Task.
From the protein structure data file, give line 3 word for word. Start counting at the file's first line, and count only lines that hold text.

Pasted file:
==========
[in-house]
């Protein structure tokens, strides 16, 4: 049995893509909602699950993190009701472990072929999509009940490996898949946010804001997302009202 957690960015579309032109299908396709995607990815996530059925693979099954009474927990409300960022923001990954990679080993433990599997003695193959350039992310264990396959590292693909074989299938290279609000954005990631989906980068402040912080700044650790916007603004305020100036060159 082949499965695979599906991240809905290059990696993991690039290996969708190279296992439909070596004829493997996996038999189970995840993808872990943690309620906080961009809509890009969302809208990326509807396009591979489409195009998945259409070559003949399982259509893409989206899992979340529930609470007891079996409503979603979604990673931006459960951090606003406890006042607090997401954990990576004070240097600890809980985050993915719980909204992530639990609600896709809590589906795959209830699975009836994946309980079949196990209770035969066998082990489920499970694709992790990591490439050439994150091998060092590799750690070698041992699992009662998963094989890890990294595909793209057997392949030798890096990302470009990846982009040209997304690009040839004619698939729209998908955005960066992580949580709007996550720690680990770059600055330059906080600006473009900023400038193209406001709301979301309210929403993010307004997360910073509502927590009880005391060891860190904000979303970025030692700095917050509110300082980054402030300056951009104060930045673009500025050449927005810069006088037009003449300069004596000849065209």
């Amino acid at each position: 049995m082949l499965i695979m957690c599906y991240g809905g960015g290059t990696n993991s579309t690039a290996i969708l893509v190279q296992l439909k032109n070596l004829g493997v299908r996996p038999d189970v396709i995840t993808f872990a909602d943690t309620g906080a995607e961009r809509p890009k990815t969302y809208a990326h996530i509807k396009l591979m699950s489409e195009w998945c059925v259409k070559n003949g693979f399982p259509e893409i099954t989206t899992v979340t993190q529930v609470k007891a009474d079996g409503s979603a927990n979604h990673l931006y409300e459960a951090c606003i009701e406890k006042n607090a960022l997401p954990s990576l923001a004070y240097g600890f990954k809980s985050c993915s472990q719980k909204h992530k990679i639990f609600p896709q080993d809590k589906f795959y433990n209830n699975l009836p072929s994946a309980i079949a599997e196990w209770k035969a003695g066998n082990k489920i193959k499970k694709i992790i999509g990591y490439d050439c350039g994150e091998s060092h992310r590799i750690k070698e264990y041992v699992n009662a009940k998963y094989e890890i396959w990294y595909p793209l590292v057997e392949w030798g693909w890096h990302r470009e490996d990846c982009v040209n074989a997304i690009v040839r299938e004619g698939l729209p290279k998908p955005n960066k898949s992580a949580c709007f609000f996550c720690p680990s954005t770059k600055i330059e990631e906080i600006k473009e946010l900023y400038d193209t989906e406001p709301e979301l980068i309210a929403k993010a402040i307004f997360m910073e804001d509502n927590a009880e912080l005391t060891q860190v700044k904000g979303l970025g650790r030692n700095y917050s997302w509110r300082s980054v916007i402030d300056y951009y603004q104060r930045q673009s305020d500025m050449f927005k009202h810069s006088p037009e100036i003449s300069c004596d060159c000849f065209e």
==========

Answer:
């Amino acid at each position: 049995m082949l499965i695979m957690c599906y991240g809905g960015g290059t990696n993991s579309t690039a290996i969708l893509v190279q296992l439909k032109n070596l004829g493997v299908r996996p038999d189970v396709i995840t993808f872990a909602d943690t309620g906080a995607e961009r809509p890009k990815t969302y809208a990326h996530i509807k396009l591979m699950s489409e195009w998945c059925v259409k070559n003949g693979f399982p259509e893409i099954t989206t899992v979340t993190q529930v609470k007891a009474d079996g409503s979603a927990n979604h990673l931006y409300e459960a951090c606003i009701e406890k006042n607090a960022l997401p954990s990576l923001a004070y240097g600890f990954k809980s985050c993915s472990q719980k909204h992530k990679i639990f609600p896709q080993d809590k589906f795959y433990n209830n699975l009836p072929s994946a309980i079949a599997e196990w209770k035969a003695g066998n082990k489920i193959k499970k694709i992790i999509g990591y490439d050439c350039g994150e091998s060092h992310r590799i750690k070698e264990y041992v699992n009662a009940k998963y094989e890890i396959w990294y595909p793209l590292v057997e392949w030798g693909w890096h990302r470009e490996d990846c982009v040209n074989a997304i690009v040839r299938e004619g698939l729209p290279k998908p955005n960066k898949s992580a949580c709007f609000f996550c720690p680990s954005t770059k600055i330059e990631e906080i600006k473009e946010l900023y400038d193209t989906e406001p709301e979301l980068i309210a929403k993010a402040i307004f997360m910073e804001d509502n927590a009880e912080l005391t060891q860190v700044k904000g979303l970025g650790r030692n700095y917050s997302w509110r300082s980054v916007i402030d300056y951009y603004q104060r930045q673009s305020d500025m050449f927005k009202h810069s006088p037009e100036i003449s300069c004596d060159c000849f065209e």